The most egregious source of energy is coal, in India, more than 50% of commercial energy demand is met with coal and according to 2008 statistics, coal accounts for 71 percent of China’s energy mix. The US is not much better with 23 percent of its total energy demand being met with coal. Economic growth that includes fossil fuels precludes the possibility of a livable planet.
Incorporating the environment into the economic system
For development to be truly sustainable, it must balance human welfare with the welfare of the planet. Sustainable development can avoid environmental degradation by integrating the environment into the economic system. Environmental economists argue that environmental degradation is a function of the failure of the market system to put a value on the environment.
Cost-benefit analysis (CBA) and economic instruments offer a couple of ways in which environmental values could be incorporated into economic activities. Economic instruments include taxes and charges on polluters that aim to internalize environmental costs into the decisions of companies and individuals. This provides an incentive to curtail environmental degradation.
There are a number of other ways the environment could be factored into our economic decision-making. Measuring environmental damage includes the value of earnings lost through health problems associated with pollution. It also includes health care and the costs associated with decreased agricultural yields.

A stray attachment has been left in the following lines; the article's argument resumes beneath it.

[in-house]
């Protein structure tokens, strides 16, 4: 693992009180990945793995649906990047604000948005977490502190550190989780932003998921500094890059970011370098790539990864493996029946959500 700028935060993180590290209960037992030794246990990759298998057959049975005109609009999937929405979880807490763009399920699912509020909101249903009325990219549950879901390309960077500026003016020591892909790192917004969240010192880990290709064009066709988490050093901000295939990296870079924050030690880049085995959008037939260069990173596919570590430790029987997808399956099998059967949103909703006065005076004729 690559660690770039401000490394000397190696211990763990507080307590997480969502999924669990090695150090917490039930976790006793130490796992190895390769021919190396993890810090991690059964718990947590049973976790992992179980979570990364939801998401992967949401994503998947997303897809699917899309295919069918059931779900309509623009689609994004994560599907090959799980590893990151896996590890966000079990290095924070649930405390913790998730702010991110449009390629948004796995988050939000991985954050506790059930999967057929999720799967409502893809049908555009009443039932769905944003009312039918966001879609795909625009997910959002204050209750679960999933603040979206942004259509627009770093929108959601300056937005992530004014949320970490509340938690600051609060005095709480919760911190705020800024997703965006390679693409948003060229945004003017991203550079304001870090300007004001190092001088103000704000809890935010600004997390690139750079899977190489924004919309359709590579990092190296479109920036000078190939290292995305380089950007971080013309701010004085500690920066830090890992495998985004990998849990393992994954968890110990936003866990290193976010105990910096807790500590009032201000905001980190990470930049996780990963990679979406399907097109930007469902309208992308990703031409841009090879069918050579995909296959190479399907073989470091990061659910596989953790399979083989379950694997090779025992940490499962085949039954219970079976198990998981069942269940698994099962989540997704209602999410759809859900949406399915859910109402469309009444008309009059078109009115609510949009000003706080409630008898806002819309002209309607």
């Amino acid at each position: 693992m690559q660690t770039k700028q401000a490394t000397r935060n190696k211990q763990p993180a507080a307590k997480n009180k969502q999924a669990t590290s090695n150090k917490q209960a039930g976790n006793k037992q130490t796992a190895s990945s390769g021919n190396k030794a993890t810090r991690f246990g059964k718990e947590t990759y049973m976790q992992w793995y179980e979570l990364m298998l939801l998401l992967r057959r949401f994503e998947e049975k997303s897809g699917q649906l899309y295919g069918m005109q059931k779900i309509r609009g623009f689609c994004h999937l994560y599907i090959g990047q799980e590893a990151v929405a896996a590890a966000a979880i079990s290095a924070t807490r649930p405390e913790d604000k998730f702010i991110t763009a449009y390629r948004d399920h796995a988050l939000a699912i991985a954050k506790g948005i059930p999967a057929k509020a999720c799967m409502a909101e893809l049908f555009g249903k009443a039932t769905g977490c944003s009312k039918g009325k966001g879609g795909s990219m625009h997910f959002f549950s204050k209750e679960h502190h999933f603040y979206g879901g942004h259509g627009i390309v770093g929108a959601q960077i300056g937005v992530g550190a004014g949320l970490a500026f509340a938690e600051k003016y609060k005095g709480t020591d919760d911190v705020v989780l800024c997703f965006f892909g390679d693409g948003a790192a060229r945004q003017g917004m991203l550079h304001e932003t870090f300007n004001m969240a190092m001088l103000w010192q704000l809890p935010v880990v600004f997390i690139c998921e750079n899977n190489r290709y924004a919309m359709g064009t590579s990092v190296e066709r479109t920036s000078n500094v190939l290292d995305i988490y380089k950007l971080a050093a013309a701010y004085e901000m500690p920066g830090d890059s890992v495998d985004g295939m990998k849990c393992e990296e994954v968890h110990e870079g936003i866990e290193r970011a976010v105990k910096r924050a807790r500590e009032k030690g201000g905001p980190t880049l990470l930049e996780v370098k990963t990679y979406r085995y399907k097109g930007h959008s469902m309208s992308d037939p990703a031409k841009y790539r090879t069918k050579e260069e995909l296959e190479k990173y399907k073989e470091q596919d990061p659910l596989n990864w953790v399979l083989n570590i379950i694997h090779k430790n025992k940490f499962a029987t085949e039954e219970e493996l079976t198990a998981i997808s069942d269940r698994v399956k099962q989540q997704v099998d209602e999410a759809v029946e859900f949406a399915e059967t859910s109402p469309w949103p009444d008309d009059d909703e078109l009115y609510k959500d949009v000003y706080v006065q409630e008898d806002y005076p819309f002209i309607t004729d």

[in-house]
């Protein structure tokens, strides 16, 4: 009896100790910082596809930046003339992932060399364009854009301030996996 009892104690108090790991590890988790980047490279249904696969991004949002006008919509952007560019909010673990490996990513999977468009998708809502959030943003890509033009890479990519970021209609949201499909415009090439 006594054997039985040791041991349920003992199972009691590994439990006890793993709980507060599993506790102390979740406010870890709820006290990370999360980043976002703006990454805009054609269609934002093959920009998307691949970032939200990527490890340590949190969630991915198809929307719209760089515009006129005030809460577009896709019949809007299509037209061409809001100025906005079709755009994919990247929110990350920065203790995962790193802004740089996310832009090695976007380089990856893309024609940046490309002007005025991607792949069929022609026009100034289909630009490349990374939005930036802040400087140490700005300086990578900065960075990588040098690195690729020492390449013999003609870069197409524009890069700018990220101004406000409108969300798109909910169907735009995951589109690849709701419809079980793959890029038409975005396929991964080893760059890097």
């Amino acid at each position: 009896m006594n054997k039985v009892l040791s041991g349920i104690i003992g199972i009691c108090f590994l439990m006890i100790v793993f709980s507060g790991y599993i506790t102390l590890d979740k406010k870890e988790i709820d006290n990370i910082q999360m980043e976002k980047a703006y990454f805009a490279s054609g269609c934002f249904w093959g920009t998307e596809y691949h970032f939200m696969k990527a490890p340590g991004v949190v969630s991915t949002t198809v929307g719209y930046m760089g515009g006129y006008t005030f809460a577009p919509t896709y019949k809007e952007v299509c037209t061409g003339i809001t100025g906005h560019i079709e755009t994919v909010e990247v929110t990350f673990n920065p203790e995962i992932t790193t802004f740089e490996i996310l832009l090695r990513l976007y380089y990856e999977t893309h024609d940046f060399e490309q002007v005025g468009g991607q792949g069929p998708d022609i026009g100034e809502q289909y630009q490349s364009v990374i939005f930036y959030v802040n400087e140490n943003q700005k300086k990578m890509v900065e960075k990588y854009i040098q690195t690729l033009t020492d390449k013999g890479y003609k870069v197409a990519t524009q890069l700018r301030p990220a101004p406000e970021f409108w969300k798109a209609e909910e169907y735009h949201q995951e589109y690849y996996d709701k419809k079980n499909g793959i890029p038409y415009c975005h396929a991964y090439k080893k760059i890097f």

In such a system, valuing the environment must account for future generations of humans and other species. The cost of ecological destruction must be prohibitive and not limited to monetary costs. This translates to criminal sanctions including jail terms.
Can technology save us?
Technology is an important adjunct of sustainable development. Improving technology makes growth and environmental sustainability compatible. According to the Council of Academies of Engineering and Technological Sciences, economic growth can be made compatible with environmental enhancement, but “technologies affecting all societal activities must reflect the goals of sustainable economic development.”
Environmentalists Winin Pereira and Jeremy Seabrook (1991) point out that a high of living standard is unsustainable. They say: “
“Economic growth can be made compatible with environmental enhancement only if the emission of pollution is less than that which can be assimilated and transformed by the natural environment. In order for resources to be conserved, all articles must be manufactured so as to be fully recyclable. Further, they must be manufactured, transported, used, and recycled with energy from renewable sources only.”
The apparent conflict between growth and environmental sustainability may be at least partially addressed by new technological developments. A good example comes from recent advances in catalytic science.
“With the recent advent of molecular design techniques, the modernized form of this broadly applicable technological tool has the potential to change the face of the four fundamental needs of humanity–health care, food supply, energy, and materials. This can be done in a way that provides a path to environmentally sustainable development for all citizens of the planet.”
Ecological economics and decoupling
While conventional economics is concerned largely with economic growth and the efficient allocation of resources, ecological economics has the explicit goal of sustainable scale (rather than continual growth), fair distribution and efficient allocation.